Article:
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Mustapha Hamid’s apology. Signal of a new dawn in our political discourse?


mustaphaHamidLast year’s election campaign was marred by its nasty, coarse, repulsive language and ugly divisiveness. It was a broad strategy employed by the political parties to win over voters and clear a path to victory. To this end, they tried to outdo each other, to see who could hurl the most vile invective and lob the most nasty insults.

The main culprits were the two major political behemoths, the ruling NPP and its arch nemesis, the NDC. Appalling as their behavior was, it was a foregone conclusion that the parties were going to mix it up and act “stupid.” After all, the electoral prize, the presidency was hugely attractive. The smaller parties, though bit players, also contributed to the poisoned political atmosphere, they were just as vicious and mean spirited, but their role was minimal.

Ghanaians were appalled at the puerile behavior of their politicians who despite pleas from a cross section of the citizenry, including many clergymen, to tone it down, to reduce the rhetoric, kept slinging mud, engaging in broadsides and calling each other awful names.

Much of the venom was directed at two targets, the presidential candidates, Mr. Akuffo Addo and Mr. John Mahama. The two men suffered indignities and character assassination. Their surrogates and henchmen were at the forefront of the ugly campaign to tear each man down. Civility was thrown overboard, and pettiness became the order of the day; it was a sad and pitiful spectacle.

In fact, such was the animosity between the parties that there was palpable fear of protracted violence breaking out. Mercifully, cooler heads prevailed, and the election was peaceful. The ugliness of the campaign is now confined to the scrapheap of our national history.

So, it is with much elation that I welcome news that one of the main architects of the NPP’s nasty campaign, Mr. Mustapha Hamid, information minister designate, has apologized for the ugly tone of his party’s campaign and for personally calling former president Mahama, an ethnic bigot.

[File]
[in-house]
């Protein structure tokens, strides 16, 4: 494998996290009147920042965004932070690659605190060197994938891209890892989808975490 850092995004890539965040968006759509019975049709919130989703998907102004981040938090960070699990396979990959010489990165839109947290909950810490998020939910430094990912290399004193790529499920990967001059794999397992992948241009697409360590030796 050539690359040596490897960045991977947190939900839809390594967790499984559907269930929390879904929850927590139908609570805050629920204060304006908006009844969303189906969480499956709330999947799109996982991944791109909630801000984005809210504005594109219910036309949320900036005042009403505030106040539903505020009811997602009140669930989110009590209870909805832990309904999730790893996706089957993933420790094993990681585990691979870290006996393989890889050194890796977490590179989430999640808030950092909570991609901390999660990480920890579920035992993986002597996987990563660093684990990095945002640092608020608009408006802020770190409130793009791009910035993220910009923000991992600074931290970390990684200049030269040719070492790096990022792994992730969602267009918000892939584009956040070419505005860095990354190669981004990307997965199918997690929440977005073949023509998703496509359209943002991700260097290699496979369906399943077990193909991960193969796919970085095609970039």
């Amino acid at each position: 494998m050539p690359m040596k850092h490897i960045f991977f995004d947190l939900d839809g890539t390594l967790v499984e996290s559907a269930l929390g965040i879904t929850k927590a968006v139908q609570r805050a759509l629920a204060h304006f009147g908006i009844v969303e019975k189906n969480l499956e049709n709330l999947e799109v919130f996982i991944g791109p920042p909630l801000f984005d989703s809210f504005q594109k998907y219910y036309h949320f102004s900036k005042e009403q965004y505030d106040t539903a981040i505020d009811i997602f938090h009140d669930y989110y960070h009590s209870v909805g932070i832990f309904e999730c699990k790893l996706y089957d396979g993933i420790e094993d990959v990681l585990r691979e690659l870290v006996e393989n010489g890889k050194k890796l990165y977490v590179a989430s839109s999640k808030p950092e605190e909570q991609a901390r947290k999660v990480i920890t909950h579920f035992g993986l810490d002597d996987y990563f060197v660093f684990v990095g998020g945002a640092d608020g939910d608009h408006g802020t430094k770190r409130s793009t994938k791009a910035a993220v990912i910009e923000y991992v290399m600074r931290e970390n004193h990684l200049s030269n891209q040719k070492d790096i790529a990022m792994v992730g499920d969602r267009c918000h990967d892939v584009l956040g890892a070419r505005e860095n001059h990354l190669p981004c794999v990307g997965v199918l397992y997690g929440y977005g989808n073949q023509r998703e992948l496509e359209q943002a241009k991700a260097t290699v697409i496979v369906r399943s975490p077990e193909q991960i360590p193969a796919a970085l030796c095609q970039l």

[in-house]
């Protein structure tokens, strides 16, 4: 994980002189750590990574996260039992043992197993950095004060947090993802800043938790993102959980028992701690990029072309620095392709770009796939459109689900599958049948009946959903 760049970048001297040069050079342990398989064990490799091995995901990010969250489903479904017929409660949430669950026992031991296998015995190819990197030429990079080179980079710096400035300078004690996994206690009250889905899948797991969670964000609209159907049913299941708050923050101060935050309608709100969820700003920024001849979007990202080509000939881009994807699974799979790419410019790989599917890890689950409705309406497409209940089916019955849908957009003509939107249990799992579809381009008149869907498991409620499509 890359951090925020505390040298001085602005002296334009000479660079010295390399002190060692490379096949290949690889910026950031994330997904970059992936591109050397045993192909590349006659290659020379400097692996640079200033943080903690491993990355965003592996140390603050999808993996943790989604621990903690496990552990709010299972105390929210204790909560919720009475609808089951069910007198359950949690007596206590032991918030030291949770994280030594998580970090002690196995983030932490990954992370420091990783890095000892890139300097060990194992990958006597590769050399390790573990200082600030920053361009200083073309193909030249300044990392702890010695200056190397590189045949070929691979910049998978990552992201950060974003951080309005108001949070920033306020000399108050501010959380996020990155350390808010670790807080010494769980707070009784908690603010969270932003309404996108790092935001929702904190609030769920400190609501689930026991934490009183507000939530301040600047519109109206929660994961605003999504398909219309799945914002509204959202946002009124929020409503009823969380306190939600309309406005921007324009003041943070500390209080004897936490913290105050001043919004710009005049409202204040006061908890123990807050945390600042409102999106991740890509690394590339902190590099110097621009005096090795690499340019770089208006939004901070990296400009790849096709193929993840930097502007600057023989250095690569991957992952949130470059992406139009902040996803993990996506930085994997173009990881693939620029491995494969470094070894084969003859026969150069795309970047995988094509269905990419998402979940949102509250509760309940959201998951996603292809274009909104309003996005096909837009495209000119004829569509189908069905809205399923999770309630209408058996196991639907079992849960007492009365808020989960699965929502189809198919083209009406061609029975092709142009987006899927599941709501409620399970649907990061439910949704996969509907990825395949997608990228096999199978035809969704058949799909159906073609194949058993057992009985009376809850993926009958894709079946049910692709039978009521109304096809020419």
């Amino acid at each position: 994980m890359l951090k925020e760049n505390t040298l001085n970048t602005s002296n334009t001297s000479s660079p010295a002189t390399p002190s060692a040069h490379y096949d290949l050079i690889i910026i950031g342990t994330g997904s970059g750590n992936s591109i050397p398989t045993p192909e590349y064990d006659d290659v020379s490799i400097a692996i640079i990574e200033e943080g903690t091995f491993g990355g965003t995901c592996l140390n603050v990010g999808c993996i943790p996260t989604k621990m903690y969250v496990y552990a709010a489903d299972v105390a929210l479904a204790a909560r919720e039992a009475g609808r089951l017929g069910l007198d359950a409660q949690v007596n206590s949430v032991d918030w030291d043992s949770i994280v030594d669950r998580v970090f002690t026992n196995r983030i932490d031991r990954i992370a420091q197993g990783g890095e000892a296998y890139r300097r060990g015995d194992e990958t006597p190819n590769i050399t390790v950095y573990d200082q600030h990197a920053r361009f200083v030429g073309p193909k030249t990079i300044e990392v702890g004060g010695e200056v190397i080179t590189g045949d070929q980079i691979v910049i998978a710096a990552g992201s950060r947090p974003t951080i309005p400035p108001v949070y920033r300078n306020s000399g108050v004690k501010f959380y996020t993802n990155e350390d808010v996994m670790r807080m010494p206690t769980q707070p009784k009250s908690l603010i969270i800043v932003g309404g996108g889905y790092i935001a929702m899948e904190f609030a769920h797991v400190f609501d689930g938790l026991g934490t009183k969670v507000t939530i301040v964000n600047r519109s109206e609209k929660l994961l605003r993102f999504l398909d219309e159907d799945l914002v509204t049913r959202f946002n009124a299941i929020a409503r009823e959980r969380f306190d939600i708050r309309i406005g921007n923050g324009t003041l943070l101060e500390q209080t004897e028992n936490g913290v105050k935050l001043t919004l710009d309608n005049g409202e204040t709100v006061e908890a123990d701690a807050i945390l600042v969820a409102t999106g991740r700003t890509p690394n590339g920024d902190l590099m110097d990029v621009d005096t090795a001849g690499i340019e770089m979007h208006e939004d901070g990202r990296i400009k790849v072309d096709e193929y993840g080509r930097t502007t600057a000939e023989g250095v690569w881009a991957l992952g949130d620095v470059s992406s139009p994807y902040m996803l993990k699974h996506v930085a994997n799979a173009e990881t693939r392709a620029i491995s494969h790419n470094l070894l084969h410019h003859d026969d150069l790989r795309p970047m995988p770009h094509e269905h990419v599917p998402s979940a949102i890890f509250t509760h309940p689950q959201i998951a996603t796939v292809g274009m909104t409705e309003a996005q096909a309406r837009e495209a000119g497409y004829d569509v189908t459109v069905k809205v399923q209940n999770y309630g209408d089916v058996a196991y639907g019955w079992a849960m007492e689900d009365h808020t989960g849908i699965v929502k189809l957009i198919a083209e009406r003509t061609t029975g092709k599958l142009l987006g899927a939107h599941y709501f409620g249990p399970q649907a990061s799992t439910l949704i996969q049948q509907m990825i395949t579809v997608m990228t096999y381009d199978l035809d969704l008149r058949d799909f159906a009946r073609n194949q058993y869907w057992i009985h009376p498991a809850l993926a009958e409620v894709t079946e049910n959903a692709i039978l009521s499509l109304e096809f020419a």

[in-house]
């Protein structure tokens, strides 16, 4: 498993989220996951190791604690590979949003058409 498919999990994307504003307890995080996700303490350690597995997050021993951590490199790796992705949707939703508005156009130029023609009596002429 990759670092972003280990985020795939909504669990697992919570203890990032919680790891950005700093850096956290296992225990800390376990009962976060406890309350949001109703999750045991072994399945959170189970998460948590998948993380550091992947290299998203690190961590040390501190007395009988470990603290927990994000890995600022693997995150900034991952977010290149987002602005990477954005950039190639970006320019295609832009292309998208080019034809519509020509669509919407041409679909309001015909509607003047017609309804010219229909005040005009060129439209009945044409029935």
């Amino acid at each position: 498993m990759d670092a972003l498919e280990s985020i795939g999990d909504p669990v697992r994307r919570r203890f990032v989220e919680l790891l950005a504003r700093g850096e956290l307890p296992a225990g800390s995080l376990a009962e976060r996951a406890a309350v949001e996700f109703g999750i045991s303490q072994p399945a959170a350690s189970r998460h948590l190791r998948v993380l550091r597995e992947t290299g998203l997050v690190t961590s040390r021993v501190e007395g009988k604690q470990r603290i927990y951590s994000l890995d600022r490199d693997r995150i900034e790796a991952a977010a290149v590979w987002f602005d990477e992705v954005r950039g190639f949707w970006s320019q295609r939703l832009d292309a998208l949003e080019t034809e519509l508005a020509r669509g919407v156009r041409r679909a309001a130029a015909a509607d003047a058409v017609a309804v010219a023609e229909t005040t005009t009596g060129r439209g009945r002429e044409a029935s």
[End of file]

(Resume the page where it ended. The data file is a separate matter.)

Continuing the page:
Admitting that the overall conduct of the campaign was crass and uncalled for, Mr. Hamid told members of the Vetting Committee in parliament that:

“I regret the polluted political environment that enables people from both sides of the political divide to throw such invective into the public space and poison the atmosphere. I regret that environment very much. If by your grace I am minister, Insha Allah, I shall work to rid our environment of such pollution.”

Brave words, refreshing and downright gratifying, if only Mr. Hamid will keep his promise to stay above the fray. He will be a representative of the government, and his eventual responsibilities as the information minister and a mouth piece for the president —his spokesman, will undoubtedly make him the government’s most visible presence in public. There will therefore be an absolute need to exercise prudent judgment and full restraint in the face of provocations.

Let us hope that this is the dawn of a new political atmosphere in our country; the government has taken the first step, the initiative to heal the wounds it helped open by  the relentless vitriol. It is now the turn of the opposition NDC to offer an olive branch.









Ghanaian voters were naturally turned off by this

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